All eyes are on Andropov
Yuri Andropov, reputedly more agile and broad of intellect than any Soviet leader since Lenin, has been named Communist Party chief in what has begun as a rapid and orderly transition from the rule of Leonid Brezhnev.
That leaves at least two key questions:
* How quickly and effectively will the 68-year-old former head of the KGB security apparatus consolidate power? (A strong signal could come as early as next week at a scheduled regular meeting of the party Central Committee. It is conceivable further changes at the top party team could be announced there, amid signs that one veteran Politburo member is in disgrace and rumors that another, the oldest at 83, is either seriously ill or has passed on.)
* Will Mr. Andropov embark on a decisive departure from the gradualist approach that came to mark the 18-year rule of Mr. Brezhnev? Put differently, does being bright and not too dogmatic mean a new leader will necessarily approach the nation's relatively well set docket of unresolved problems much differently than did his predecessor?
(A signal on this score could also come at the Central Committee sitting, particularly since the session is theoretically supposed to deal with economic problems. Yet many Western and East European diplomats are assuming it will come considerably more slowly.)
One likely factor in the pace and success with which Mr. Andropov manages to become party leader in deed, not just in name, will be the future role of a politburo colleague named Konstantin Chernenko.
Mr. Chernenko, a close protege of the late Mr. Brezhnev, had long been tagged by foreign Kremlinologists as a top candidate for the job Mr. Andropov has won. And senior officials have told the Monitor that since late spring of this year - the real starting point for the transition ''process'' that has simply broken into the open with Mr. Brezhnev's passing - Mssrs. Andropov and Chernenko have in effect shared the bulk of the day-to-day running of the party.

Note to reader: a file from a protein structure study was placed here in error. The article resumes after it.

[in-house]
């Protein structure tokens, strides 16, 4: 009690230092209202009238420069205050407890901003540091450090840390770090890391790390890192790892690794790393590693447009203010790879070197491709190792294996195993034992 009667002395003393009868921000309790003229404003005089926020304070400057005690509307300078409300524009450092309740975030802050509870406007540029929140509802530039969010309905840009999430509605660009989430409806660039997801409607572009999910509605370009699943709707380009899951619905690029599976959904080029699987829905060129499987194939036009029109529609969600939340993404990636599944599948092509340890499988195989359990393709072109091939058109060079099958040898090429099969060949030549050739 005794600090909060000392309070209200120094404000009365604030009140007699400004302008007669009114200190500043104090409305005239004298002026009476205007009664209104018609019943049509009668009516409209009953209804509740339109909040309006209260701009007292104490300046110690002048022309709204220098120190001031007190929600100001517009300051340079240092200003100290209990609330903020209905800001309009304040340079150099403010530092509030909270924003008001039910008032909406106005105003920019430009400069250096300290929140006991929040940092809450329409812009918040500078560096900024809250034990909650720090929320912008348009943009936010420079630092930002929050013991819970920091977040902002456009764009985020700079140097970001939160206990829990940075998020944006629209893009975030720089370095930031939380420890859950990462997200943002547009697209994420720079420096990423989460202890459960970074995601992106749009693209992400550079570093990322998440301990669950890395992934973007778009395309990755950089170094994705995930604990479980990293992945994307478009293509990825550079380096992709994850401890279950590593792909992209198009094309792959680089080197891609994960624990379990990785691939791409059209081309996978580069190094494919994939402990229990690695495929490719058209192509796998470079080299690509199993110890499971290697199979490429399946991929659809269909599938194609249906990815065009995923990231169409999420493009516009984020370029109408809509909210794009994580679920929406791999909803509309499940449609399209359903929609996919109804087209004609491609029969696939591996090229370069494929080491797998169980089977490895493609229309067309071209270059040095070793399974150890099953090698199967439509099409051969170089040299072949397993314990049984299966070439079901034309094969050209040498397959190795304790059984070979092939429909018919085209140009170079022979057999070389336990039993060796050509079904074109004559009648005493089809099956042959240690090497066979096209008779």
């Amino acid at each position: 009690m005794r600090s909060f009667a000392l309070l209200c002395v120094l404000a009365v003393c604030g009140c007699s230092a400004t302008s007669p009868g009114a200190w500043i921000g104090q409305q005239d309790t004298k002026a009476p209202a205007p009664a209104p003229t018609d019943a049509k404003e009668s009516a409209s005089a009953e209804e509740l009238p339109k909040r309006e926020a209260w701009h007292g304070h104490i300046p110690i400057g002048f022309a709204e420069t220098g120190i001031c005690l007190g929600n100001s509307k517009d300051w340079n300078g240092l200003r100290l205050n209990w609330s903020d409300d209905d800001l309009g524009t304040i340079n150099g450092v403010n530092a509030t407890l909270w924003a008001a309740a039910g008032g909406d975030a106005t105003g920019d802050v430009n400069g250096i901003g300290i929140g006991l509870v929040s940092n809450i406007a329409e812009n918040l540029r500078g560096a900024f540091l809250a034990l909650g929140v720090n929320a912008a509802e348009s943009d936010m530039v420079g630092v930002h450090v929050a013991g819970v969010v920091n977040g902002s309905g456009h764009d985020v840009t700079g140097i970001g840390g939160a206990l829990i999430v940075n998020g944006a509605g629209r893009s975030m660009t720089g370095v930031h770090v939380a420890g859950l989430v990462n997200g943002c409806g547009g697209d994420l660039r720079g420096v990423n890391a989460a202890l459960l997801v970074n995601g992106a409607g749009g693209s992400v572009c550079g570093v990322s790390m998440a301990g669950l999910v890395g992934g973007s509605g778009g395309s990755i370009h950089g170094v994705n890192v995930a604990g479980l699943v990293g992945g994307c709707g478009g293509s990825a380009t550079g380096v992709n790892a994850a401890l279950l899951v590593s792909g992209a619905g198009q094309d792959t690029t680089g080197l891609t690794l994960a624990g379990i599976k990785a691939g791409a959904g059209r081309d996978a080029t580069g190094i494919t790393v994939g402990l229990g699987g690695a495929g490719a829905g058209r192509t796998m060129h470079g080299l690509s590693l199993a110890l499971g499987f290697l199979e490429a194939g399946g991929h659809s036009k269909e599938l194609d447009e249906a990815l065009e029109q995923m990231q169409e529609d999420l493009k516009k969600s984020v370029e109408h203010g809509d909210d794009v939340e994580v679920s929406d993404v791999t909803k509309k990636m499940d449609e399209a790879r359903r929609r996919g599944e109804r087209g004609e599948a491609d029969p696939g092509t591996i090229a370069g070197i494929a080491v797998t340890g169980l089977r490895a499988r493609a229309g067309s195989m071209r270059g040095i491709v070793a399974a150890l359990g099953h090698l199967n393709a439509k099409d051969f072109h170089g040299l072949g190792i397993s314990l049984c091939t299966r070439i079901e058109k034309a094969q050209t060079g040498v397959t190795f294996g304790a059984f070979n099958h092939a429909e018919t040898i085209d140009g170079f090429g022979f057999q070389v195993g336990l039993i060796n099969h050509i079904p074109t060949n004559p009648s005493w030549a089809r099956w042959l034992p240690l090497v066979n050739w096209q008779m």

In a show of political street smarts even the likes of former Chicago Mayor Richard Daley could have envied, Mr. Andropov and/or his backers arranged for Mr. Chernenko formally to nominate him as Communist Party leader at an extraordinary meeting of the party's full Central Committee Nov. 12. Soviet sources suggest the meeting was a brief, smooth ratification of the senior party leadership's pick of Mr. Andropov.
Still, Mr. Chernenko, the only listed speaker at the meeting besides the new party chief, did not talk like a man happy to stand in Mr. Andropov's widening shadow. Chernenko's speech was sprinkled with specific policy pointers. Chernenko also stressed the need for ''collective'' leadership, adding that this approach was''doubly, triply more important'' in light of Mr. Brezhnev's death.
Historically, the Soviet system has abhorred genuinely ''collective'' rule. Amid likely Kremlinological guesswork in the interim, only time will tell whether the initially smooth switch from Mr. Brezhnev's tenure means this historical pattern has changed.
What is apparent is that Mr. Andropov's selection as top party man may represent a significant shift from another historical pattern. After Lenin, the nation's first post-revolution leader, passed on in 1924, the more cerebral component of the Bolshevik party gave way to the political managers of which Joseph Stalin, Nikita Khrushchev, and Leonid Brezhnev were all, in their very different ways, examples.
Mr. Andropov - although said by sources who know him to be strong on political shrewdness - is also portrayed as far more the intellectual than his recent predecessors. Part of this image may well be the function of Soviet-Socialist public relations, and the qualities attributed to Mr. Andropov need not necessarily have major policy implications.
If the new party leader is likely to act like a Western ''liberal,'' as at least a few Western portraits imply, he has been hiding that side of his character expertly during his career as diplomat, senior party official, and, until this spring, longtime head of the KGB.
But there are some fairly good signs Mr. Andropov may prefer original thinking to reliance on dogmatic formula. One East European source here, for instance, says that it was Mr. Andropov, as ambassador to Hungary during the Soviet military intervention there in 1956, who convinced the party leadership in Moscow to draw up a conciliatory declaration of principles on international communist relations on the heels of the Hungarian uprising.
The declaration was the Soviet party's first known concession that all international communist parties were equal groups, with no single center of domination. It was on this platform, the source says, that Mr. Andropov was soon brought back to Moscow to head the department within the Central Committee Secretariat in charge of ties with Eastern Europe.
If one is to judge a man from the company he keeps, Mr. Andropov is doubly interesting. For among those said by senior officials to be closest to the new party leader are some of the Soviet policy machine's more articulate and less dogmatic specialists, as well as some early public theorists of Soviet detente with the West.